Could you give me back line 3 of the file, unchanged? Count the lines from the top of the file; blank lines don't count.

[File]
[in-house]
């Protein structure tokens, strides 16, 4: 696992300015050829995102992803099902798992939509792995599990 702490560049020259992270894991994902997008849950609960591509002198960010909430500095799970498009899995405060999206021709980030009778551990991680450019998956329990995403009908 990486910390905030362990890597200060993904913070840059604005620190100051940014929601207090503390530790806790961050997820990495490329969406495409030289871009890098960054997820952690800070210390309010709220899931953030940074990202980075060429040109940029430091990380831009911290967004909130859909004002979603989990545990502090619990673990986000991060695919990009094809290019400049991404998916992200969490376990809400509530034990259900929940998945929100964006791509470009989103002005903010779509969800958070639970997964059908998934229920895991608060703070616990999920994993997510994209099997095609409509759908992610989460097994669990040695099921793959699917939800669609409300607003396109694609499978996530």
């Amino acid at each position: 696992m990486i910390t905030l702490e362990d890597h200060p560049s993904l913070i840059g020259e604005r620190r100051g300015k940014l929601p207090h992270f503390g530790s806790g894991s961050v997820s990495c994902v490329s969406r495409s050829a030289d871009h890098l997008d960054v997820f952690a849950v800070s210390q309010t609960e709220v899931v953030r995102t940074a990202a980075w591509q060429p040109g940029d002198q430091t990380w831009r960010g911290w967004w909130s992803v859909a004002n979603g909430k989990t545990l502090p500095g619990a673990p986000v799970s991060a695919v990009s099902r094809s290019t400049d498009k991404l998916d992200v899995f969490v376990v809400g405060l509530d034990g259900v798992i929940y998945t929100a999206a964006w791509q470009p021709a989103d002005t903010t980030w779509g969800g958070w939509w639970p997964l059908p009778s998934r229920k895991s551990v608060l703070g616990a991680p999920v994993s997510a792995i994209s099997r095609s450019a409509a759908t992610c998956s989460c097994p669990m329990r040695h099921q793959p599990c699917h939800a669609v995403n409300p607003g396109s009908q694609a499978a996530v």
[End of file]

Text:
């Amino acid at each position: 696992m990486i910390t905030l702490e362990d890597h200060p560049s993904l913070i840059g020259e604005r620190r100051g300015k940014l929601p207090h992270f503390g530790s806790g894991s961050v997820s990495c994902v490329s969406r495409s050829a030289d871009h890098l997008d960054v997820f952690a849950v800070s210390q309010t609960e709220v899931v953030r995102t940074a990202a980075w591509q060429p040109g940029d002198q430091t990380w831009r960010g911290w967004w909130s992803v859909a004002n979603g909430k989990t545990l502090p500095g619990a673990p986000v799970s991060a695919v990009s099902r094809s290019t400049d498009k991404l998916d992200v899995f969490v376990v809400g405060l509530d034990g259900v798992i929940y998945t929100a999206a964006w791509q470009p021709a989103d002005t903010t980030w779509g969800g958070w939509w639970p997964l059908p009778s998934r229920k895991s551990v608060l703070g616990a991680p999920v994993s997510a792995i994209s099997r095609s450019a409509a759908t992610c998956s989460c097994p669990m329990r040695h099921q793959p599990c699917h939800a669609v995403n409300p607003g396109s009908q694609a499978a996530v």